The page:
Friday, December 30, 2011

Radon in the home can be a real health hazard

All homes contain some radon gas, experts say.
Health officials warn that all homes contain some radon gas, which could be a health risk for many people.

The radon levels depend on several factors, including
  • Soil characteristics
  • Geographic location
  • A home’s construction type
  • Condition of the foundation
  • Weather

What is radon?

Radon is an odorless, colorless, radioactive gas that is produced by the decay of naturally occurring uranium in soil and water.

The United Nation's World Health Organization (WHO) says that radon is a worldwide health risk in homes.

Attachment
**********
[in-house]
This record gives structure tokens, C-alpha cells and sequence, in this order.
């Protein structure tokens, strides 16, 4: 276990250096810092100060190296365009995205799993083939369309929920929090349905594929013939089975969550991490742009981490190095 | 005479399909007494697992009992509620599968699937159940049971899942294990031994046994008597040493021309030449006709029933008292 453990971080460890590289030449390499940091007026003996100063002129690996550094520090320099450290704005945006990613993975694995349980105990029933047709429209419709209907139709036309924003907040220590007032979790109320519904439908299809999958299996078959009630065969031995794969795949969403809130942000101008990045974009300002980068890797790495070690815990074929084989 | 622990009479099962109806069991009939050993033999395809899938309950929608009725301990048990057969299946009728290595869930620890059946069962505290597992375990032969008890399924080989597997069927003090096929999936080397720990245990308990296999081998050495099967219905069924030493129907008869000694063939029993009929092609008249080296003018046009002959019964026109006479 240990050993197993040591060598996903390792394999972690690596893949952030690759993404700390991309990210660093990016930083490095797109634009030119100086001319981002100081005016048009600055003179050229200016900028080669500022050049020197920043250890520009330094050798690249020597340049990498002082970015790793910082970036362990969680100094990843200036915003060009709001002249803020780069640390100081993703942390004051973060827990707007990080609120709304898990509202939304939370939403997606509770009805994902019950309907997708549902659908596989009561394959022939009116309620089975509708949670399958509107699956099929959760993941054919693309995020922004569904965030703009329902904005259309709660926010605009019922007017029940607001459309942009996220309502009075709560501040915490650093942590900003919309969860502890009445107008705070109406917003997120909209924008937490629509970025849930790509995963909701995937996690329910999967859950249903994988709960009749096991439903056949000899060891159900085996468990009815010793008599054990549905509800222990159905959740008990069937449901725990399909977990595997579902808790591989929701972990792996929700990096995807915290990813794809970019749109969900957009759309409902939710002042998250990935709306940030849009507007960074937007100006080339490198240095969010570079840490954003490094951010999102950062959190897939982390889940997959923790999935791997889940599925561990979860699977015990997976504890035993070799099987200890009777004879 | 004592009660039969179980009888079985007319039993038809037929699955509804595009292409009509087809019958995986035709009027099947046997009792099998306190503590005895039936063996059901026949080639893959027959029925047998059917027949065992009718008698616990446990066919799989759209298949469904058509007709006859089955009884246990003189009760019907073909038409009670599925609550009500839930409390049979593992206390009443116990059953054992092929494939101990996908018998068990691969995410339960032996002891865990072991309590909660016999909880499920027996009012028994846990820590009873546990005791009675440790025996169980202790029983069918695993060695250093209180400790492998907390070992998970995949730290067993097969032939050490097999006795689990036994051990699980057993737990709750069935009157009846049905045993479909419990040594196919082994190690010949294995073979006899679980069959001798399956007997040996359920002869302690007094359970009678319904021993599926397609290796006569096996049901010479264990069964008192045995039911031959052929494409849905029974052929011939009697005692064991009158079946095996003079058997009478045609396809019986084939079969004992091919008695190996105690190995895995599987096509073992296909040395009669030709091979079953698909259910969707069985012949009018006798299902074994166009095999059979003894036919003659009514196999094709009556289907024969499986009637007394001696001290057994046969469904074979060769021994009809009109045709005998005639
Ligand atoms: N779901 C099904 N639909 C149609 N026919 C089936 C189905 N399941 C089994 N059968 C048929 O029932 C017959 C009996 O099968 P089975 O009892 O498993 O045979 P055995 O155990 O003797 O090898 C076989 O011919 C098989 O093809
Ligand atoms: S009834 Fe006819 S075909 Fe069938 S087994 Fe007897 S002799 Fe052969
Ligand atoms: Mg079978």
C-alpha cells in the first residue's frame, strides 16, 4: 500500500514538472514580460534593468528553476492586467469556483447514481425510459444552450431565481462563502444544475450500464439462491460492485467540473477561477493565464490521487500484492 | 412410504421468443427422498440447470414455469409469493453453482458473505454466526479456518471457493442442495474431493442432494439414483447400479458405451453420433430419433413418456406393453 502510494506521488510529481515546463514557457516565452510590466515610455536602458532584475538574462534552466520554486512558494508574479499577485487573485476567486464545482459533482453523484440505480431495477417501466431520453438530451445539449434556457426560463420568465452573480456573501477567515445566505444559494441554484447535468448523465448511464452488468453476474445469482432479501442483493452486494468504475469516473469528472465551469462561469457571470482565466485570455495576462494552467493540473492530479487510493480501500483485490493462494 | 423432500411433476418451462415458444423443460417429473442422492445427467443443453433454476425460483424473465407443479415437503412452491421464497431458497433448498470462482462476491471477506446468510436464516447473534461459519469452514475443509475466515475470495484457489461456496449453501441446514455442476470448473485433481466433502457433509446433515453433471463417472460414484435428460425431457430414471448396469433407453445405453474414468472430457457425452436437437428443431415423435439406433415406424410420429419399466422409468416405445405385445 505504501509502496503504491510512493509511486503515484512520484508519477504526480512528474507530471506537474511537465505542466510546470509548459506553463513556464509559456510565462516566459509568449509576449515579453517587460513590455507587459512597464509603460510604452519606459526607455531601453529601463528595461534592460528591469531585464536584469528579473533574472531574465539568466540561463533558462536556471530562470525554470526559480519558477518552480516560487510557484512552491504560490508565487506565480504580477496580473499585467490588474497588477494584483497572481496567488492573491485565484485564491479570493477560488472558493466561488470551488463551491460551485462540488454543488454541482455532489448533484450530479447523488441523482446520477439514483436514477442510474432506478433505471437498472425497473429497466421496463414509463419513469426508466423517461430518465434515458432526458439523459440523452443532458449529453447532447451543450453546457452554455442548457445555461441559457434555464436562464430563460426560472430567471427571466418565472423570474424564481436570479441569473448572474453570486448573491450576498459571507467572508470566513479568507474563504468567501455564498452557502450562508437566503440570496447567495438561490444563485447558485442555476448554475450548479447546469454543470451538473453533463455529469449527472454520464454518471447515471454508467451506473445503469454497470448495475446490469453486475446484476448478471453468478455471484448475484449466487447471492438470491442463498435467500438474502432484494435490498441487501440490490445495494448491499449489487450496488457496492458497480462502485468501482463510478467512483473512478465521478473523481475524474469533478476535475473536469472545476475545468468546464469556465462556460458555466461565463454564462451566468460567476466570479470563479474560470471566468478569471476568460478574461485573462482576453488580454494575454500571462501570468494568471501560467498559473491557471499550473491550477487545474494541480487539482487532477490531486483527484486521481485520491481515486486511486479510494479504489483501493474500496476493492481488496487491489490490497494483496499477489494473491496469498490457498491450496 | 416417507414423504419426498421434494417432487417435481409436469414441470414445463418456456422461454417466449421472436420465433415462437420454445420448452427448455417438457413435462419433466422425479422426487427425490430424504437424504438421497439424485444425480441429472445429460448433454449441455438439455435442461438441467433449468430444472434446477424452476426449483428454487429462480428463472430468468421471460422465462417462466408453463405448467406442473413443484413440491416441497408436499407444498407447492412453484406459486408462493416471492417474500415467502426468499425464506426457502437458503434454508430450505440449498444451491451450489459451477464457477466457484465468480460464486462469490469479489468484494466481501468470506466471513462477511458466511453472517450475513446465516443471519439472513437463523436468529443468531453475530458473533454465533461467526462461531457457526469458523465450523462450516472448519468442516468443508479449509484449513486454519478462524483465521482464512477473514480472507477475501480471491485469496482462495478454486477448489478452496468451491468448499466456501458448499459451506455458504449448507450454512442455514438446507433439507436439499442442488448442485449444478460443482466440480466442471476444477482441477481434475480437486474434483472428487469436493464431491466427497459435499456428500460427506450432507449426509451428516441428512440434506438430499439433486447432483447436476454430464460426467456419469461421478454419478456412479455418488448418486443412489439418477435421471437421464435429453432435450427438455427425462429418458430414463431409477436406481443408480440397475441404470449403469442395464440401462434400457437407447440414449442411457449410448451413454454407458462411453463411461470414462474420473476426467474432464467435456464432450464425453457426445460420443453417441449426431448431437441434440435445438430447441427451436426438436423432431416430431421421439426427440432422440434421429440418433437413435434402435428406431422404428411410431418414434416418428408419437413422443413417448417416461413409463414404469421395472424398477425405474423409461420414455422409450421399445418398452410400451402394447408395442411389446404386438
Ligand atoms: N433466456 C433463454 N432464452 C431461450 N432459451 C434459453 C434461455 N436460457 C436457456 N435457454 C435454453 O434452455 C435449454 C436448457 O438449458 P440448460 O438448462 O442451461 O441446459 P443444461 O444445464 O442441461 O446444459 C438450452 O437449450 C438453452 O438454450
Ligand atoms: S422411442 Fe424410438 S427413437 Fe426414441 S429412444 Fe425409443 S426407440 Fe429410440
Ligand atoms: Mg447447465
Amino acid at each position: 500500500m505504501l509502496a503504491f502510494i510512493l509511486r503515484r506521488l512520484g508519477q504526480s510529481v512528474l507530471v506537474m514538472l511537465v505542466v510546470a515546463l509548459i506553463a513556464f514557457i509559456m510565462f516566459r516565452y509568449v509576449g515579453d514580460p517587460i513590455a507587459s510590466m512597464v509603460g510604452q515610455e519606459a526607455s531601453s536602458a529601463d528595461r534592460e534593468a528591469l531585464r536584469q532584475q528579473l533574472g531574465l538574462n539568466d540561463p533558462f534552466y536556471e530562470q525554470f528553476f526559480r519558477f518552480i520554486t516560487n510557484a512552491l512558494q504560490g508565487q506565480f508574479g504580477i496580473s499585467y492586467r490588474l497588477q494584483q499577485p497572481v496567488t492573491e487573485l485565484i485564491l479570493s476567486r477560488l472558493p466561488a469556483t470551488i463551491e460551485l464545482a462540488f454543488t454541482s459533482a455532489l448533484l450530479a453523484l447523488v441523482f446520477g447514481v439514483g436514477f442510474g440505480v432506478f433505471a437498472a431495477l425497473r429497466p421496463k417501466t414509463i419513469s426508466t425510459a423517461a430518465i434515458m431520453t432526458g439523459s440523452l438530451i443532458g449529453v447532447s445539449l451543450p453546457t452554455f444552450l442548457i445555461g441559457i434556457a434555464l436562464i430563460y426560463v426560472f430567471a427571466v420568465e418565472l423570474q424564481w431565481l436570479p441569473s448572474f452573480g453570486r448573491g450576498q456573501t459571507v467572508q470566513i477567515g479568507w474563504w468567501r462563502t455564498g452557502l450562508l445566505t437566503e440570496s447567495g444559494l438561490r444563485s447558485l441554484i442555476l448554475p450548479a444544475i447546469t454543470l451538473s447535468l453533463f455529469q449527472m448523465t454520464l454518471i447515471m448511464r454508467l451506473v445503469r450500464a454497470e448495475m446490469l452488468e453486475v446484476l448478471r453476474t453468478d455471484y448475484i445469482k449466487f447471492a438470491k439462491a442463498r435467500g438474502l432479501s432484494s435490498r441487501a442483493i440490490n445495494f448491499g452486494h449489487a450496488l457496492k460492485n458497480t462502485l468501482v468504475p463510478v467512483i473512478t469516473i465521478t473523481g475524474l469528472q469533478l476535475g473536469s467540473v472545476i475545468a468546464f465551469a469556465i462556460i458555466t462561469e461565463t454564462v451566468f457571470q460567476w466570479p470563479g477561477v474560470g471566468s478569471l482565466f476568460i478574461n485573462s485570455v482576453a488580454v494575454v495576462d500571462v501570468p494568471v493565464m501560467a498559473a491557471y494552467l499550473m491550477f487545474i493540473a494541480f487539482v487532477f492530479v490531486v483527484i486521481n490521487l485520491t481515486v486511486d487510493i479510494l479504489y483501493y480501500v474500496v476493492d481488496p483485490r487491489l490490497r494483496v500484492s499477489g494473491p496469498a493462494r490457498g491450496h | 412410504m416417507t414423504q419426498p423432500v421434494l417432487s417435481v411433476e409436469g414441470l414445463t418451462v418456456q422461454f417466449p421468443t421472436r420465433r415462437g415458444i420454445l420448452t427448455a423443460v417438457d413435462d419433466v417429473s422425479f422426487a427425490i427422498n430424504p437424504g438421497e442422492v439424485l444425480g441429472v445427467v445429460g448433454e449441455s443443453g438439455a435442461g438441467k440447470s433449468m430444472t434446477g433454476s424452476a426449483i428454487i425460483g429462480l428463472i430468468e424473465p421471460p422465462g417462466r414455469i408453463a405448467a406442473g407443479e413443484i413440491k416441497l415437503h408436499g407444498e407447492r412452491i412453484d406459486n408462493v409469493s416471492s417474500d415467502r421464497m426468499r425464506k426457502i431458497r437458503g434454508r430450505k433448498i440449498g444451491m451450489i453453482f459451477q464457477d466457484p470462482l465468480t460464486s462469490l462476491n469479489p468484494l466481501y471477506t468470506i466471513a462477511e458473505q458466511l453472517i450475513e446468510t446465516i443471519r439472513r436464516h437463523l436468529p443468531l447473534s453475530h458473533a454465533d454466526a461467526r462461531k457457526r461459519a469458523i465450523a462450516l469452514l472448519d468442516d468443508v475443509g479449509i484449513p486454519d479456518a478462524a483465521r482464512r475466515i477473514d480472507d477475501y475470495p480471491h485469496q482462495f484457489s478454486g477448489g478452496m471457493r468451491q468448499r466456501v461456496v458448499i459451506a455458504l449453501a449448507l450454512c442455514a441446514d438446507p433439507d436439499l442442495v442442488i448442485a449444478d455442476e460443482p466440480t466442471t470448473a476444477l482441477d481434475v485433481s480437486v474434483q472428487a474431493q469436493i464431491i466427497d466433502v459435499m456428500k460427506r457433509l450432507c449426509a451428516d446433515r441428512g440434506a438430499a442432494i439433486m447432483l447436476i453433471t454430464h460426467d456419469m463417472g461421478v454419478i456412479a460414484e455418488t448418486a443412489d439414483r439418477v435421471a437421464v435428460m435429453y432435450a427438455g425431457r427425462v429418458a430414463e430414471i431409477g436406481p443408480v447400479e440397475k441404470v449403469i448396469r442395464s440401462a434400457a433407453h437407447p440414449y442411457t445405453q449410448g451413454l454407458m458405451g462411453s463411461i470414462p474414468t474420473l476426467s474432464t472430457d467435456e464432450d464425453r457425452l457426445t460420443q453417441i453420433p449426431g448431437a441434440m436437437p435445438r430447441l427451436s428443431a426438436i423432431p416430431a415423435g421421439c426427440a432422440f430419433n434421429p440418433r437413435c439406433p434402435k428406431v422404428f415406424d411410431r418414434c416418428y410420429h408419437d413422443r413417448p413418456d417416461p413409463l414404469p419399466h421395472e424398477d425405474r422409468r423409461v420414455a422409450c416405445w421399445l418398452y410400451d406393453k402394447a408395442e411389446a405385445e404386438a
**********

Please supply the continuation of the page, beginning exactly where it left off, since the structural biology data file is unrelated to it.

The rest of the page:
Dr. Maria Neira of WHO said that "Most radon-induced lung cancers occur from low and medium dose exposures in people's homes. Radon is the second most important cause of lung cancer after smoking in many countries."

What to do about radon

Health officials everywhere advise all homeowners to test their environment for radon.

There are a number of testing kits available, including Alpha Track, Electret Ion Chamber, Continuous Monitors and Charcoal Detectors.

Most radon test kits have to be sent to the laboratory for analysis after the testing period, which ideally would take as long as three months, since the radon levels in a home can vary over time.

Once you know the average radon level in your home, you can take steps to mitigate the problem.

Source: Health Canada, EPA

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